To Miles Cary
New York June 23. 1790.
I duly received your favor of Apr. 23. and should have been very happy to have served you by an appointment to a clerkship as you desired; but that I found the offices full, and made it a point not to remove those who were in possession. So that I have not had one single appointment to make. Indeed these posts are so little lucrative that they are hardly worth a gentleman’s coming for from any distance. 500. dollars a year to a person who is to board and lodge himself and to do much drudgery in writing is very scanty in a city. I am with great esteem Sir Your most humble servt.,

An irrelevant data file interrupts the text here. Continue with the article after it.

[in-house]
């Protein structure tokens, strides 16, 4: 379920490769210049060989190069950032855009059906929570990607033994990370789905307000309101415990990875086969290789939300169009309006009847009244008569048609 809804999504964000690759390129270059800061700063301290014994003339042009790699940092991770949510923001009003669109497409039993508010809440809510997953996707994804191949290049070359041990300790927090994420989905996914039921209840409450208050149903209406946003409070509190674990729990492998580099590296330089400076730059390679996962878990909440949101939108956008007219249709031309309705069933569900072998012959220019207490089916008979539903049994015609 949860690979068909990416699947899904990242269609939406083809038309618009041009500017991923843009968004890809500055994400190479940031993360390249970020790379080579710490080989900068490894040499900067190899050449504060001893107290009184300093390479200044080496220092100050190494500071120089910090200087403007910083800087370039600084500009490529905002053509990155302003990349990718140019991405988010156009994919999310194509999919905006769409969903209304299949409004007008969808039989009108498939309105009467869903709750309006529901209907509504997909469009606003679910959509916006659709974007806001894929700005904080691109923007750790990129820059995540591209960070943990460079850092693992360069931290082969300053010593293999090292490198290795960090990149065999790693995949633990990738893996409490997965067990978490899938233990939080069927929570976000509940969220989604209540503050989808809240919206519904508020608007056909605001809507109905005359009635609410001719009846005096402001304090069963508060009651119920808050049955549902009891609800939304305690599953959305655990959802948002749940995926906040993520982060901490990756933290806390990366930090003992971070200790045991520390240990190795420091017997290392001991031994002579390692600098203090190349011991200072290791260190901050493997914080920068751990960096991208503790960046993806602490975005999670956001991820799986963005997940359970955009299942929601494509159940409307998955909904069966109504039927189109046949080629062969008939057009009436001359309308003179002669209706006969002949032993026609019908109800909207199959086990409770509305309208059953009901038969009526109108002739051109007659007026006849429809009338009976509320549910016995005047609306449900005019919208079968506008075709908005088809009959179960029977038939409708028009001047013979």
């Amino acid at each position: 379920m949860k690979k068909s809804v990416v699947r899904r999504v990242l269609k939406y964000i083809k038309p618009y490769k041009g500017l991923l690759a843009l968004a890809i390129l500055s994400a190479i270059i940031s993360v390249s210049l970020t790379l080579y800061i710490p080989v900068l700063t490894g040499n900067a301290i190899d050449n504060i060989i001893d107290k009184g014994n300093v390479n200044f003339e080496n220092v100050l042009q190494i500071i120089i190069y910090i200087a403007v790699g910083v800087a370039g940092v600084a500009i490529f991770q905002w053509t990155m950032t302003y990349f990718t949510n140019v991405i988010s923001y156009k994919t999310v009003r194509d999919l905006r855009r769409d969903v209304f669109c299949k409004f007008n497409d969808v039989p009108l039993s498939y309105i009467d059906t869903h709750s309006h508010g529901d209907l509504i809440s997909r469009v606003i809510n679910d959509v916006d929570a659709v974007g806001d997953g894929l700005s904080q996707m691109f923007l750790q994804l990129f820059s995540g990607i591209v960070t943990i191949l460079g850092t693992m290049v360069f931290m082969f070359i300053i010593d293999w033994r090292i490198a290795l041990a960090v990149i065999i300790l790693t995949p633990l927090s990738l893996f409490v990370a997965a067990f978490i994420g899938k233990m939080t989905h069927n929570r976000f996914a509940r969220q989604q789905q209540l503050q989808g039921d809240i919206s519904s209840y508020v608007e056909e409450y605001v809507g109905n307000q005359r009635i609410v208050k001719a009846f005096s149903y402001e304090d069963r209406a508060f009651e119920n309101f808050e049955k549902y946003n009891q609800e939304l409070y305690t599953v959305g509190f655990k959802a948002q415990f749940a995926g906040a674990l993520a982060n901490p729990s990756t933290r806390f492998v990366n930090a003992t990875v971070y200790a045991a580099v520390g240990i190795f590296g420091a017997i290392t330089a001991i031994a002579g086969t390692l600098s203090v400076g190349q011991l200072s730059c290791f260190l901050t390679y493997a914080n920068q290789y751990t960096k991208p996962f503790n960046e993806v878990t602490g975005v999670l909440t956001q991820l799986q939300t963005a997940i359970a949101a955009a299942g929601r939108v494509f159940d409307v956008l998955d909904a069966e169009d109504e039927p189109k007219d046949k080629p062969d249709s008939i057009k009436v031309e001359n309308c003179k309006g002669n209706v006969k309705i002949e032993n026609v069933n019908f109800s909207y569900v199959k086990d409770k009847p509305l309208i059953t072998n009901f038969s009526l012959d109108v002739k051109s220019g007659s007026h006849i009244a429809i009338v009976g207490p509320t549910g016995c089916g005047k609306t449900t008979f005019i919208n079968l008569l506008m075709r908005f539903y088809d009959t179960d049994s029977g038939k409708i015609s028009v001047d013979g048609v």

Cary, who described himself as perfectly unknown but as one ready to produce “Letters introductory and recommendatory from gentlemen the most eminent for their ranks and abilities in this State,” applied for a clerkship in a letter to TJ of 27 (not 23) Apr. 1790. He wrote in part: “As I am satisfied that you would wish to be made acquainted with the education and manner of bringing up of such persons as you may wish to employ, permit me to inform you, that my education hath been Classical, and that I am tolerably conversant in the French Language. I have been bred to the Law under the Honble. Mr. Wythe of this State and have been examined and regularly licensed to practice as an attorney. The hope of considerable wages is not my inducement to offer my services as I am in some measure independent, therefore whatever terms may be offered by you I have no doubt I shall accede to; but as I am induced to believe the duties of your office will be such as are the most consistant with my own wishes, and such as I hope I may be able to give satisfaction in, permit me to hope if the offices are not preoccupied, that I may be engaged, if not permanently, during your own pleasure” (RC in DLC: Applications for Office Under Washington; endorsed by TJ as received 6 May 1790 and so recorded in SJL).